Blackburn seems to turn its back on one of its most important assets. I love walking along the Leeds – Liverpool canal. I’ve walked its length many times from where it enters Blackburn, at Whitebirk, to where it leaves the town, at Feniscowles. It’s a town of two halves when it comes to following the towpath. Heading eastwards, we pass mainly through an industrial landscape. Whereas travelling west, the canal meanders through mainly residential areas of the town.
Blackburn is actually the largest intermediate town on the Leeds – Liverpool Canal and the only one with a population of over 100,000. Yet it seems to be hardly noticed by its townsfolk. An occasional walker, cyclists and anglers are often the only people you come across when taking a walk down the cut. Perhaps what is most conspicuous by its absence is the number of boats to be seen along the canal. That lovely put, put, put…. sound of the chugging narrowboat is hardly ever heard on this part of the canal network.
Try travelling ten miles down the canal, in either direction, it’s a different story. Burnley has plenty of boats moored at Reedley Marina and more seem to appear as you head towards Yorkshire. Chorley seems awash with canal boats. There are boat yards both sides of the town, two as you approach from the Blackburn direction, at either end of their locks. The reason for our lack of boats in Blackburn is probably due to no established mooring facility. Only Eanam and Nova Scotia Wharves have any space for a large number of boats to moor. The nearest collection of boats moored together is at Finnington Lane, on the town’s outskirts.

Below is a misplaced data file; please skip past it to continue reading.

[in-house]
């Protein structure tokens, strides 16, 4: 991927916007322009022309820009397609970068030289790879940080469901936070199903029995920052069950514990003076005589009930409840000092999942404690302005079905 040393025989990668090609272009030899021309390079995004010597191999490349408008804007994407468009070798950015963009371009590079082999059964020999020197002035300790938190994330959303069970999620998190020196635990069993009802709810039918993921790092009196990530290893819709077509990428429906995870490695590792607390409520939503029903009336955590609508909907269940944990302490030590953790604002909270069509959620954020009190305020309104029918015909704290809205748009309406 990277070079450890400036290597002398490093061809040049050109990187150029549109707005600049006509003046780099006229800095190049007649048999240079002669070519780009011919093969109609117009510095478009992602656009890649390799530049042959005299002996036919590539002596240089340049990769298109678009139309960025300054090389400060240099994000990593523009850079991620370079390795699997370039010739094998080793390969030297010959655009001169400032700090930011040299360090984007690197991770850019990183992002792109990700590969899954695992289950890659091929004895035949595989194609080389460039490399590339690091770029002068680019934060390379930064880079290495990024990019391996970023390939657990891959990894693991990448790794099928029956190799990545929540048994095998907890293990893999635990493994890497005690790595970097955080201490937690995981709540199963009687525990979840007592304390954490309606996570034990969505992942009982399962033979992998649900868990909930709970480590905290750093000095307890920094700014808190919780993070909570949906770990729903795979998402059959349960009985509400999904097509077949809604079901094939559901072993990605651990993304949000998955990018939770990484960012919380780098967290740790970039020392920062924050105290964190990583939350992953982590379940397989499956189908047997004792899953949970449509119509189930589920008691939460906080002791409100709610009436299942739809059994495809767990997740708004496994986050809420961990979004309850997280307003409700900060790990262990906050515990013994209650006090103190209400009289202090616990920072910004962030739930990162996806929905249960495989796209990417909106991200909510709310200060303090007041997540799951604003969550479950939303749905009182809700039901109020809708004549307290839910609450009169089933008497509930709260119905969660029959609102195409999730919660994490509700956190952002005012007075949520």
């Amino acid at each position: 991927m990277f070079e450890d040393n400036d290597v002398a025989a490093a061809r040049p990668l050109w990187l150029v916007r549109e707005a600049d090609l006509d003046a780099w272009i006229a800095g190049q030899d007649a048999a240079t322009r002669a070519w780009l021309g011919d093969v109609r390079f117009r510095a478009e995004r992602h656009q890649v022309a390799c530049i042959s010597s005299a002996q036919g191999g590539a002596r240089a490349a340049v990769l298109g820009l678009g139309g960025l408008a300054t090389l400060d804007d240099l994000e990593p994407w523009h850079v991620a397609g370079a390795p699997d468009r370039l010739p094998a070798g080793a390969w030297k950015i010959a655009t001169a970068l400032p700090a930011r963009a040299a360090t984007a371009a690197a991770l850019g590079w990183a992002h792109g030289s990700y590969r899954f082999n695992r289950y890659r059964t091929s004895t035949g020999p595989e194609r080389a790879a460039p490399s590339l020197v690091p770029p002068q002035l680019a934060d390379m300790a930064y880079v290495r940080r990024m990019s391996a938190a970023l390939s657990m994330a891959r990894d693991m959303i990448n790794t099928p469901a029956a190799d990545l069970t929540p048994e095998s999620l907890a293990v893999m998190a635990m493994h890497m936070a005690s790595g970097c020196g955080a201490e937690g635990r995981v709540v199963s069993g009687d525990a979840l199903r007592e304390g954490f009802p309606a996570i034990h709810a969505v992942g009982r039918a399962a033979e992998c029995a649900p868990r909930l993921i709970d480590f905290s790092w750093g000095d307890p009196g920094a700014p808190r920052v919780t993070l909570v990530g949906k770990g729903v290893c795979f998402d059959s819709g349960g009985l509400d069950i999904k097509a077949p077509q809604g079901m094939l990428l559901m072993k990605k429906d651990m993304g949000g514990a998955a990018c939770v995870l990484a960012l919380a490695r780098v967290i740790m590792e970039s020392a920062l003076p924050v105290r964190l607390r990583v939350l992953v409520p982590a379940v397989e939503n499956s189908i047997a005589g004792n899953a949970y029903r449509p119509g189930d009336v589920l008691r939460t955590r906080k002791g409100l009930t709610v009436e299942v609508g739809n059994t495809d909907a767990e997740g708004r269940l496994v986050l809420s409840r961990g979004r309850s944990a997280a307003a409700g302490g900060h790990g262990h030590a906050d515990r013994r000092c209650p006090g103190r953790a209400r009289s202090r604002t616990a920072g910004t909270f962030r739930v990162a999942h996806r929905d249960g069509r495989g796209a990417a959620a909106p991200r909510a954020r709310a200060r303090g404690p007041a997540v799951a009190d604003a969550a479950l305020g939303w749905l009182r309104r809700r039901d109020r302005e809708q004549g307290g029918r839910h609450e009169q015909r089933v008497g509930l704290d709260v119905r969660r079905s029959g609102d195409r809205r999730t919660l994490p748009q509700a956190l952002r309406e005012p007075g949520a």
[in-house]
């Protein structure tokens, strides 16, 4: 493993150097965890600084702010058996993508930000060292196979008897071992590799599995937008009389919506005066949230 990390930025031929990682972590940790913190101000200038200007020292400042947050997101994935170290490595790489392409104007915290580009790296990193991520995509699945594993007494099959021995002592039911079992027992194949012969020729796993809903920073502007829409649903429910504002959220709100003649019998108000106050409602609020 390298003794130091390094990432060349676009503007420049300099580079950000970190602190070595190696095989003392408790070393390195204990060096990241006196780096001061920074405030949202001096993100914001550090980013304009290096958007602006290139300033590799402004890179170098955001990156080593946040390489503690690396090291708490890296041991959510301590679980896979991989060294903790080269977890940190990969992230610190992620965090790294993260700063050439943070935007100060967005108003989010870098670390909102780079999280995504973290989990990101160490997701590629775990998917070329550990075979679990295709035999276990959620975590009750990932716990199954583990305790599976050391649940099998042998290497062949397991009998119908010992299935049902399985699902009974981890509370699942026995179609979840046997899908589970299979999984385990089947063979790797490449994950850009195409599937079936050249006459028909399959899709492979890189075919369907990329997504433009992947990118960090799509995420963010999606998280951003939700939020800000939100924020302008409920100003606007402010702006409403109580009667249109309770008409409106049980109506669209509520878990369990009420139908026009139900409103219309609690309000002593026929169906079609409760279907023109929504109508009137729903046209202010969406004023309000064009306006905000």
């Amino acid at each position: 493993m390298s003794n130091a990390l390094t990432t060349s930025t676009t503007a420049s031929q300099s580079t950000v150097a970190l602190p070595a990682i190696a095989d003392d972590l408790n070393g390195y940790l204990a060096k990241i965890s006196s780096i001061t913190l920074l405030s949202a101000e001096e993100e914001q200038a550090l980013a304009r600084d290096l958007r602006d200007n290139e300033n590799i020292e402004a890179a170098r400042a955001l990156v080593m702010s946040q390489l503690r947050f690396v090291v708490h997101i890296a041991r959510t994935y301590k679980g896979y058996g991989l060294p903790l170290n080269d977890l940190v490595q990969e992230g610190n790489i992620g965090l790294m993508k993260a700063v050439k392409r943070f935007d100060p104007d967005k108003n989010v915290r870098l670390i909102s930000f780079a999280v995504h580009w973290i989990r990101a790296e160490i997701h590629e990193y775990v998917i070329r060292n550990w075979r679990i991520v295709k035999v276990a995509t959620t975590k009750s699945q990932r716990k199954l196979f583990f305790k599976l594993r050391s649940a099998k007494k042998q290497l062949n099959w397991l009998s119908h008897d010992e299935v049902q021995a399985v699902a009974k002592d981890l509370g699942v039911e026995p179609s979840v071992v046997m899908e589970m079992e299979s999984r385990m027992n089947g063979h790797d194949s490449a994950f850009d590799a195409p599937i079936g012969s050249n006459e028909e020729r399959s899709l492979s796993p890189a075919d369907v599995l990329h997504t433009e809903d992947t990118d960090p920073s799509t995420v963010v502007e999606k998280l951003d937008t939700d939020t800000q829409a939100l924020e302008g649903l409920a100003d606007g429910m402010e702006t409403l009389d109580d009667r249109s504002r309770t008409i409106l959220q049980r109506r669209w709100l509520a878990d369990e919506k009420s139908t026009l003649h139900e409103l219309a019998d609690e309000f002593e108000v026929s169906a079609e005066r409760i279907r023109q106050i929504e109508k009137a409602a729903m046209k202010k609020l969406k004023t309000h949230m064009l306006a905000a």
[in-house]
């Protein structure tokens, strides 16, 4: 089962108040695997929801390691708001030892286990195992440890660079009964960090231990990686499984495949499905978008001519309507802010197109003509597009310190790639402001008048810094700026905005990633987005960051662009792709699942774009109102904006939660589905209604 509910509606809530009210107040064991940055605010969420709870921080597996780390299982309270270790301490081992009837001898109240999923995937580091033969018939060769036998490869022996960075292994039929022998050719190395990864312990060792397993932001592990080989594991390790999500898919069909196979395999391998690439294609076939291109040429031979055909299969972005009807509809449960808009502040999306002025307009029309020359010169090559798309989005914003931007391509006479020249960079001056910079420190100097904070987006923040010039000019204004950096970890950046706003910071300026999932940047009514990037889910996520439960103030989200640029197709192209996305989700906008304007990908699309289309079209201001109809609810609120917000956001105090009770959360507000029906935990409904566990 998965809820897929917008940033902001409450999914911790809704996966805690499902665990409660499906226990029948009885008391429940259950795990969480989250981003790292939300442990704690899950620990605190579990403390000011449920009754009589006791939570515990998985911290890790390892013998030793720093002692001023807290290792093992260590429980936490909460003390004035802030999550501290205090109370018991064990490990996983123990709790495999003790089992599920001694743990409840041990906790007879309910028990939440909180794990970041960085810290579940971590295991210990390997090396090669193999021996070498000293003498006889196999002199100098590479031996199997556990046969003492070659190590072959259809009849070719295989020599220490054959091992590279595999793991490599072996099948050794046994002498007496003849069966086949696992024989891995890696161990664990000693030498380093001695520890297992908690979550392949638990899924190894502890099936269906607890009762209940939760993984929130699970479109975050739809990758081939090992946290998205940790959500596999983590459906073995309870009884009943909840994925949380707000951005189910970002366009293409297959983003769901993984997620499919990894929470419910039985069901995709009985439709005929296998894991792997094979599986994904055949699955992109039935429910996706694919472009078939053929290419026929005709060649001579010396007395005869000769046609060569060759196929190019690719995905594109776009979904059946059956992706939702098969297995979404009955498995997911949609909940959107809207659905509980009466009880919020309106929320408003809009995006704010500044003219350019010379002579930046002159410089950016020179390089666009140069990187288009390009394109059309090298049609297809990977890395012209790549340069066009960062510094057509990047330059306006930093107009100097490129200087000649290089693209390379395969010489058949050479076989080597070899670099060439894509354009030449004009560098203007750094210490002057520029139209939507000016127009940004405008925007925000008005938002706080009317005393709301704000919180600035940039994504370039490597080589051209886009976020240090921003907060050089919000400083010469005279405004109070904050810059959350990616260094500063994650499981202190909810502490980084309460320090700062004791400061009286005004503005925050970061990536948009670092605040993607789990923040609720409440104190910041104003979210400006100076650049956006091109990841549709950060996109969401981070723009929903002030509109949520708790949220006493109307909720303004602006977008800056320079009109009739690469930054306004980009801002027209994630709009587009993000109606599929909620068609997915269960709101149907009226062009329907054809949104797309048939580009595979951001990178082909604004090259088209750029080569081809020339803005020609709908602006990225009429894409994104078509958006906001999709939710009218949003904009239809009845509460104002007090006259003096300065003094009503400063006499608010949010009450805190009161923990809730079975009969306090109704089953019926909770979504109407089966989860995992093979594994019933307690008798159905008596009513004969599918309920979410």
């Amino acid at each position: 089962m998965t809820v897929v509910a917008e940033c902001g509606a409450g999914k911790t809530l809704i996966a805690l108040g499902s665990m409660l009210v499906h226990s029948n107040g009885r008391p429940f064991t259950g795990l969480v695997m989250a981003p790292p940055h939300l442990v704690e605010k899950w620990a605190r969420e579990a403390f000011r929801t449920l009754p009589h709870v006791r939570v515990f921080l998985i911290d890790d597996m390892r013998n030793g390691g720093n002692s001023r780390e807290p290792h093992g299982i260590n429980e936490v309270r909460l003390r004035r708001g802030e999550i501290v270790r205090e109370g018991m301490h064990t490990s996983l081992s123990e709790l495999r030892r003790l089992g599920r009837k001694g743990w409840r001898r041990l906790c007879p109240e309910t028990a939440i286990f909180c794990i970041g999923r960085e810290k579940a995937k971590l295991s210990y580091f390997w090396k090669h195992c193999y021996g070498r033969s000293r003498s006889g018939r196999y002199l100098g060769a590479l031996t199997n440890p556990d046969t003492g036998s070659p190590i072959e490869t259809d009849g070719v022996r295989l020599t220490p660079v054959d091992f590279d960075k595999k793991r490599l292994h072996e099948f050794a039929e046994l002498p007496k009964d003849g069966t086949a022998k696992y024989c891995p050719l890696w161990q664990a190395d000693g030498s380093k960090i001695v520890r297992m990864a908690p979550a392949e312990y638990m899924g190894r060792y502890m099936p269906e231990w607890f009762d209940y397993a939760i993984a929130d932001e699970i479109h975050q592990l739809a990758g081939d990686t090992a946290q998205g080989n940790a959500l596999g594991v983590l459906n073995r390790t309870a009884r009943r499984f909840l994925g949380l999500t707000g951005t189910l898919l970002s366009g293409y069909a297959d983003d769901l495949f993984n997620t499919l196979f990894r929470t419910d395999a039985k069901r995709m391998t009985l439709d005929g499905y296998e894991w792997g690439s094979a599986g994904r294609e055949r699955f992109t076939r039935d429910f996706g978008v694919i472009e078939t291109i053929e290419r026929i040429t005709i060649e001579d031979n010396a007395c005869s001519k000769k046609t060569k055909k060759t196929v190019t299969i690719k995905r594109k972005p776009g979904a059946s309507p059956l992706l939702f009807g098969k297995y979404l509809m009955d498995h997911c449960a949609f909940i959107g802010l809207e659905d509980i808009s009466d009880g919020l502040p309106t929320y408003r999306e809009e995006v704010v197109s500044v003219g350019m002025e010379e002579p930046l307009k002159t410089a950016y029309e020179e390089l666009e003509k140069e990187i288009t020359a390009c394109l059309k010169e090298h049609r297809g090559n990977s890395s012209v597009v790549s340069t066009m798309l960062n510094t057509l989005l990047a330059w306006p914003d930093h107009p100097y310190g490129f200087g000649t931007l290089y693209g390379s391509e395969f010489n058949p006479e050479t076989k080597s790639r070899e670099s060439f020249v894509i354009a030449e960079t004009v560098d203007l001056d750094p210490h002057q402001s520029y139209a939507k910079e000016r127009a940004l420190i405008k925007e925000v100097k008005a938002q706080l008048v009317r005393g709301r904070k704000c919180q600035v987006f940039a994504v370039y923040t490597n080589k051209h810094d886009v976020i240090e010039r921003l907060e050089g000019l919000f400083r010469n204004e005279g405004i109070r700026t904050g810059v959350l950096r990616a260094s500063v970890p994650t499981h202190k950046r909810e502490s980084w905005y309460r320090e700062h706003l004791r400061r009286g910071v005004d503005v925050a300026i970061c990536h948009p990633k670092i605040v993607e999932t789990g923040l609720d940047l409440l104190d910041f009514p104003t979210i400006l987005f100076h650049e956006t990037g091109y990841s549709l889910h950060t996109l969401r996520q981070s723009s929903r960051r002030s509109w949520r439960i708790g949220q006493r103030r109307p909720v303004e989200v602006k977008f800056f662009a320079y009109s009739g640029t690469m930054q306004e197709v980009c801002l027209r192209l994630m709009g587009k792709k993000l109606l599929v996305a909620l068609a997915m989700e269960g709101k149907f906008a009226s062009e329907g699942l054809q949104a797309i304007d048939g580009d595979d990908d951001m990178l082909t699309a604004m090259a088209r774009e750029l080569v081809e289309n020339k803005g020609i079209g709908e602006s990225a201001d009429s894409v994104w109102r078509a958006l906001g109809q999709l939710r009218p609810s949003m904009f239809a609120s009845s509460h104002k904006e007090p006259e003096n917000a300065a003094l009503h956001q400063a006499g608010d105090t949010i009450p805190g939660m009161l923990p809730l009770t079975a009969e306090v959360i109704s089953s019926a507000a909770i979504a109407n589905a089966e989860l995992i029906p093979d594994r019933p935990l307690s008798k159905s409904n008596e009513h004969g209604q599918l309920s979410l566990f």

What Blackburn needs is a marina. This would not only provide safe refuge for boats, but could also help create its own unique community, such as is the case in Hebden Bridge. Building a marina would create several short-term jobs and possibly lead to further permanent positions. An ideal site would be the land along Gorse Street, incorporating the former Kenyon St and Esther St. Sadly this parcel of land looks to be spoken for, possibly by the council or nearby Tesco. Not content with taking away our greyhound stadium, it also wants to enlarge itself even more. Unfortunately their boundless pursuit of building even more unnecessary identikit superstores will probably keep them turning their back on the canal, as they are doing already in Blackburn. I don’t expect them to build a marina, but perhaps they could make amends for taking away part of our sporting heritage by clearing up their border with the canal and making it look presentable. They could even build a landing stage and make money from passing boats. It won’t transform Blackburn’s waterscape, ‘But Every Little Helps.’